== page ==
Besides reciting depressing statistics and facts--one in ten black men will be in prison by the year 2000, California spends more on prisons than on higher education--a new book by Baffler contributor Christian Parenti, Lockdown America: Police and Prisons in the Age of Crisis, analyzes the role the criminal justice system plays in maintaining the status quo. He'll read from it tonight at 7 at 57th Street Books, 1301 E. 57th (773-684-1300). It's free.
2 TUESDAY Last month Seward elementary school teacher Greg Michie told the Reader's Ben Joravsky that he often let his kids choose the materials they studied. In his book about his experiences, Holler if You Hear Me: The Education of a Teacher and His Students, essays by some of his students open each chapter. Michie, who is subbing at Seward while he works on a PhD in education at the University of Illinois at Chicago, will read and sign copies of the book tonight at 7:30 at Barbara's Bookstore, 1350 N. Wells (312-642-5044). He'll also read tomorrow at 7 at Barnes & Noble, 1130 N. State (312-280-8155). Both events are free.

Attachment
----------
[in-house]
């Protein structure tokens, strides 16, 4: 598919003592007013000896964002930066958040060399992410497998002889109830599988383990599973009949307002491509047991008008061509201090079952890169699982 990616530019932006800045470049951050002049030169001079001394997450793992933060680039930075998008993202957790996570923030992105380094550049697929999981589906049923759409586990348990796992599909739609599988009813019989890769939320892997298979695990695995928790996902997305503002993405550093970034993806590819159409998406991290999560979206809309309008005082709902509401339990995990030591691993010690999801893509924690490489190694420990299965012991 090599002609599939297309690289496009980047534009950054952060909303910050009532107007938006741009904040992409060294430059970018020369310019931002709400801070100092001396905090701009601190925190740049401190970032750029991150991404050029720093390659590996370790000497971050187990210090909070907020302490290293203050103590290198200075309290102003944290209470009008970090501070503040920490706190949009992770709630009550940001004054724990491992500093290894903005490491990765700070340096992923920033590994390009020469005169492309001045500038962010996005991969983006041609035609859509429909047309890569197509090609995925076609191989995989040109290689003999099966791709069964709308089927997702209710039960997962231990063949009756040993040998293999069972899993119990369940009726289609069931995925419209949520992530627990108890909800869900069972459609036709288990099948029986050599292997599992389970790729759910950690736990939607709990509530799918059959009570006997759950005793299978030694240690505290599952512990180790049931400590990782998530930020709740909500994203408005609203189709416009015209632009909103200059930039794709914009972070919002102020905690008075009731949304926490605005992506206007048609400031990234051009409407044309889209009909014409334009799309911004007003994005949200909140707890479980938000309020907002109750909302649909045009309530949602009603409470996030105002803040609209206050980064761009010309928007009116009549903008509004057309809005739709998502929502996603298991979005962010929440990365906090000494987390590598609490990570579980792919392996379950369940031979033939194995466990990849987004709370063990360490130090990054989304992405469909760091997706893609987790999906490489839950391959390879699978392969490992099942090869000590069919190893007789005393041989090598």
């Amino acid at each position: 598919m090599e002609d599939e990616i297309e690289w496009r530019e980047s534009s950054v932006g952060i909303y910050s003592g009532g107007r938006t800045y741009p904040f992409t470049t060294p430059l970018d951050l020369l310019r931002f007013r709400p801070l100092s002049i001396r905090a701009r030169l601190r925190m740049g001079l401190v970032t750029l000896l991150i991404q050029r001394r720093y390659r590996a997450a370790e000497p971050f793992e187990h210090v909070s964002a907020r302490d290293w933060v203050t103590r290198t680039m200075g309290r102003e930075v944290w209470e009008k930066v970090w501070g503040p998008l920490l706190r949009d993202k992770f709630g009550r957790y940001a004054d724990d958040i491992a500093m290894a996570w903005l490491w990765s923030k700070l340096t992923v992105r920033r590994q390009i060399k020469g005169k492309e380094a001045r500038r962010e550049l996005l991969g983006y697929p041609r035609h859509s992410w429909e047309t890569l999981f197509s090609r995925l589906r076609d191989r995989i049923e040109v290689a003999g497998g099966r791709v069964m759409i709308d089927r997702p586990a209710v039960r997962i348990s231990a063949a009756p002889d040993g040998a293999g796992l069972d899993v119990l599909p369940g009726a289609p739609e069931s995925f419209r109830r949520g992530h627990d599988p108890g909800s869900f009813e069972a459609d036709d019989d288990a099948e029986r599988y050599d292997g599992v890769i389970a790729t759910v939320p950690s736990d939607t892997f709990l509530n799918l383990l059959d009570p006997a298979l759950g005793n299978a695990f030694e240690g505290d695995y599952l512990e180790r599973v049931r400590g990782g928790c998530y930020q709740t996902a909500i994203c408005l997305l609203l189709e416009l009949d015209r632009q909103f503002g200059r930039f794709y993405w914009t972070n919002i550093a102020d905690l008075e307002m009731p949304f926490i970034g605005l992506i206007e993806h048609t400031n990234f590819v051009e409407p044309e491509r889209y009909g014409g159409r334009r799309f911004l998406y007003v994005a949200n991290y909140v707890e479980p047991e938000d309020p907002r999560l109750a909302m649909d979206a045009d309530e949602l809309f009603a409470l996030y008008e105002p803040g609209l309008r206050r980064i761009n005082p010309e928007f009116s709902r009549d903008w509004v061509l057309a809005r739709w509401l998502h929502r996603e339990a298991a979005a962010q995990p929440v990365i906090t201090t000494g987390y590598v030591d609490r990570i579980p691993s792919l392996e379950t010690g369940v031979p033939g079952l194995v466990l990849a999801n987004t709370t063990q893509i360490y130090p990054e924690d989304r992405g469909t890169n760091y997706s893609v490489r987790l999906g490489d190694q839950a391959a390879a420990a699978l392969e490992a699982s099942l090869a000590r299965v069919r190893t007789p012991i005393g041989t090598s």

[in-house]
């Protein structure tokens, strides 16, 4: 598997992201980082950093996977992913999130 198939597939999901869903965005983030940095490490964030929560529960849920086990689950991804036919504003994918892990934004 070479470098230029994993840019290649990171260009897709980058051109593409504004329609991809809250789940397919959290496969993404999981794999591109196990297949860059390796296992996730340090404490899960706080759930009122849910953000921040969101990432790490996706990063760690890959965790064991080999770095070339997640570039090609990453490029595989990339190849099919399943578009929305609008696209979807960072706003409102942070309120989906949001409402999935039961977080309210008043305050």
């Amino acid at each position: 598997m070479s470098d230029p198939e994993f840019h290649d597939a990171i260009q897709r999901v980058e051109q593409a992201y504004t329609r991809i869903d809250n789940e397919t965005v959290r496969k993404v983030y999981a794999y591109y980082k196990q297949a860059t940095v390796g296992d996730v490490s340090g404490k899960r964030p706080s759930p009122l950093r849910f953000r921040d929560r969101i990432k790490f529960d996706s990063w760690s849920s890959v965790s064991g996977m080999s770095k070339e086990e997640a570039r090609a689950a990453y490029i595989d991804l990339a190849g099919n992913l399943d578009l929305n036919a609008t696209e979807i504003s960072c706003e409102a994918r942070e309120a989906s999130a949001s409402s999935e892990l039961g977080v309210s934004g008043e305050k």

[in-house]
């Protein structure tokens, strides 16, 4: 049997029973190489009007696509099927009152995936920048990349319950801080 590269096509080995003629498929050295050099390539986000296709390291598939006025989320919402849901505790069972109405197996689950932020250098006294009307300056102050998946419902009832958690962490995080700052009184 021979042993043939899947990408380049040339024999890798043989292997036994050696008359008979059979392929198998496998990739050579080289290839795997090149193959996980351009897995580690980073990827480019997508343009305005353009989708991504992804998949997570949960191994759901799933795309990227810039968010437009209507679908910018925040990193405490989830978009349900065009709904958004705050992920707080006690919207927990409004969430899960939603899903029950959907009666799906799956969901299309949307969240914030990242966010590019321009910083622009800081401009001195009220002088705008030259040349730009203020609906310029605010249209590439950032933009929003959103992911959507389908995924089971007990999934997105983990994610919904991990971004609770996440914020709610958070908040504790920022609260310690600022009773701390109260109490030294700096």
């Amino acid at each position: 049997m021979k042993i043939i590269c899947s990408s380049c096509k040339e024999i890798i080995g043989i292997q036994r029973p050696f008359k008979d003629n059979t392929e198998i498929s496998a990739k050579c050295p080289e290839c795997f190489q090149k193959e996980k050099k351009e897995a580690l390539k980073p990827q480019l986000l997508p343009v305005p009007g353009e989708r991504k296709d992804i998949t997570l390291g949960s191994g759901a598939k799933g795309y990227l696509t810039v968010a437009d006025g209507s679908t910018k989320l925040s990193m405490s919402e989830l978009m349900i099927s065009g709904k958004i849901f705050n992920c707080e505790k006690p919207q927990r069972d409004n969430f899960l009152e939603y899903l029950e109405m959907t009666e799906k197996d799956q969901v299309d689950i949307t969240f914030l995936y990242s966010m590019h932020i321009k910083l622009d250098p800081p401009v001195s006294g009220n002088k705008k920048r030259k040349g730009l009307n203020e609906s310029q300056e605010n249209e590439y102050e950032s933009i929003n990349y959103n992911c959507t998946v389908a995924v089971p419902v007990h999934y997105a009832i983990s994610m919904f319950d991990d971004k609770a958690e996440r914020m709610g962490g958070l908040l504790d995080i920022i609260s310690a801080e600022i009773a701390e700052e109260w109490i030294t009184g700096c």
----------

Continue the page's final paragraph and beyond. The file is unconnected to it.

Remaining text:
3 WEDNESDAY In the third century BC, Archimedes of Syracuse thought up a series of sophisticated treatises that later formed the basis of modern calculus. A thousand years after his death, they were inscribed on goatskin parchment in Constantinople, only to be scraped off and written over 200 years later. Thanks to the wonders of ultraviolet light and digital enhancement, Archimedes' theorems are again visible. The parchment is on view at the Field Museum's new exhibit Eureka! The Archimedes Palimpsest. It opens today at the museum, Roosevelt and Lake Shore Drive, and runs through January 3. It's open from 9 to 5; admission is $7 for adults, $4 for children. Call 312-922-9410 for more.
4 THURSDAY This month's installment of the ACLU's free "Talking Liberties" asks: Do Extra Punishments Deter the "Lone Wolf"? Hate Groups, Hate Crimes, and Free Expression. WVON's Cliff Kelly moderates the discussion. It's from 5:30 to 7 at the ACLU, 180 N. Michigan, suite 2300. Call 312-201-9740, ext. 329.